Polyinosinic polycytidylic acid prevents efficient antigen expression after mRNA electroporation of clinical grade dendritic cells.
until further notice
SourceCancer Immunology Immunotherapy, 58, 7, (2009), pp. 1109-1115
Article / Letter to editor
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Cancer Immunology Immunotherapy
SubjectNCMLS 2: Immune Regulation; ONCOL 1: Hereditary cancer and cancer-related syndromes; ONCOL 3: Translational research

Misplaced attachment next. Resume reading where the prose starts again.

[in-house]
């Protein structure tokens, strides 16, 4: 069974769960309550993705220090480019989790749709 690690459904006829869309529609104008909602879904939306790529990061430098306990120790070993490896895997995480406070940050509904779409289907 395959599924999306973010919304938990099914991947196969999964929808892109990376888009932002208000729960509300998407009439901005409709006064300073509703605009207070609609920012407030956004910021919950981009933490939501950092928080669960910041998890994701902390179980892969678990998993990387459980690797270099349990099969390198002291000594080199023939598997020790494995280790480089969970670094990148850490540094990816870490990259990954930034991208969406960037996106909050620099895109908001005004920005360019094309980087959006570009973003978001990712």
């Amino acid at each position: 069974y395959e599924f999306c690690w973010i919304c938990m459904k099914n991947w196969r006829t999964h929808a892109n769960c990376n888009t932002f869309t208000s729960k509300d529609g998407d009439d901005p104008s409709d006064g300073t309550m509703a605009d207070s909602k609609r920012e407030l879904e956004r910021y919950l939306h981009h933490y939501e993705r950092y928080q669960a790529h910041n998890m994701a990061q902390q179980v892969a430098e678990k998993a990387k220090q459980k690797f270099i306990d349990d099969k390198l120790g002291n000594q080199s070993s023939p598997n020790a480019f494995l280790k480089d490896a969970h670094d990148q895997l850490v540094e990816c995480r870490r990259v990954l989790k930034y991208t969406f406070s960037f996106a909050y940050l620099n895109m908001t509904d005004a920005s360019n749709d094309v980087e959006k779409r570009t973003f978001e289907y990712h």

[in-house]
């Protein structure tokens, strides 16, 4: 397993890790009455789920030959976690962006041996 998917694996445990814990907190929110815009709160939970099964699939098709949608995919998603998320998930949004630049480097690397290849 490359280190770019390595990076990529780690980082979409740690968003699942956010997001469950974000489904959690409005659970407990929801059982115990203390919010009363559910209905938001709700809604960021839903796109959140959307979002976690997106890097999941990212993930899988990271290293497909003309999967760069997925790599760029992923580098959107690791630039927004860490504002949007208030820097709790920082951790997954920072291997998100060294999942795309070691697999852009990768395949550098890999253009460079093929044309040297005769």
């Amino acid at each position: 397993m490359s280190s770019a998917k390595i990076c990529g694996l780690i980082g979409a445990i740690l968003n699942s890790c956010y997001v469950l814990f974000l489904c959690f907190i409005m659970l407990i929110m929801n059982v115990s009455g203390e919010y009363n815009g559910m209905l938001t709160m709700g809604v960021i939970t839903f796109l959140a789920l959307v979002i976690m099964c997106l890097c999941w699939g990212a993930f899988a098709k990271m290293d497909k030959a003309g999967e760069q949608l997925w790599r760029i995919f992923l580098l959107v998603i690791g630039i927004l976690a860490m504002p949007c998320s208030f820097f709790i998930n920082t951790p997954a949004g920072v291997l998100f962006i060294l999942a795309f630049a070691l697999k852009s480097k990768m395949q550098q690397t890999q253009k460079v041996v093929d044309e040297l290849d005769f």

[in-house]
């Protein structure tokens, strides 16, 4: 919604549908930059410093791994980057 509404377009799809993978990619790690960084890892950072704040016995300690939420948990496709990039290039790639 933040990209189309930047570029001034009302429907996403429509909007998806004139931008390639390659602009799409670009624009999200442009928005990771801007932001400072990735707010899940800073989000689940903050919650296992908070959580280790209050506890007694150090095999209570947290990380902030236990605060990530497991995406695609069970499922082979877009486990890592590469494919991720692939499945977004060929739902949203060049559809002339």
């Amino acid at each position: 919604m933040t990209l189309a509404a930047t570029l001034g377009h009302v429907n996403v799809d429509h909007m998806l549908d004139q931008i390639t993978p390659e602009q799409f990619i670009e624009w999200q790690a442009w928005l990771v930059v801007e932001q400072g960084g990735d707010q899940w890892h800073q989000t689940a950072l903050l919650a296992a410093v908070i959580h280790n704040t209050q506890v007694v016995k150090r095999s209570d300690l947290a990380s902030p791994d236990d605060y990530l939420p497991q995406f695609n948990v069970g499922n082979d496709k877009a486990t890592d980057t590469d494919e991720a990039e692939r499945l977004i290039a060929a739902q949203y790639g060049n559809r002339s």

Tumor-derived peptides are used frequently as antigen (Ag) source in dendritic cell (DC) therapy in cancer patients. An alternative is to load DC with tumor-associated Ag (TAA)-encoding RNA. RNA-loading obviates prior knowledge of CTL and Th epitopes in the Ag. Multiple epitopes for many HLA alleles (both MHC class I and class II) are encoded by the RNA and loading is independent of the patient's HLA make-up. Herein, we determined the optimal conditions for mRNA-electroporation of monocyte-derived DC for clinical application in relation to different maturation cocktails. The data demonstrate that TAA carcinoembryonic antigen, gp100 and tyrosinase are expressed already 30 min after electroporation with the encoding mRNA. Moreover, gp100-specific CTL are activated by gp100 mRNA-electroporated DC. Importantly, we show here that the presence of polyinosinic-polycytidylic acid [poly(I:C)] in the maturation cocktail prevents effective protein expression of the electroporated mRNA as well as subsequent CTL recognition. This effect of poly(I:C) correlates with the induction of IFN-induced genes and innate anti-viral effector molecules in DC. Together these data show that electroporation of mature DC with TAA-encoding mRNA is attractive for use in DC vaccination protocols in cancer patients, but protein expression should be tested for each maturation cocktail.
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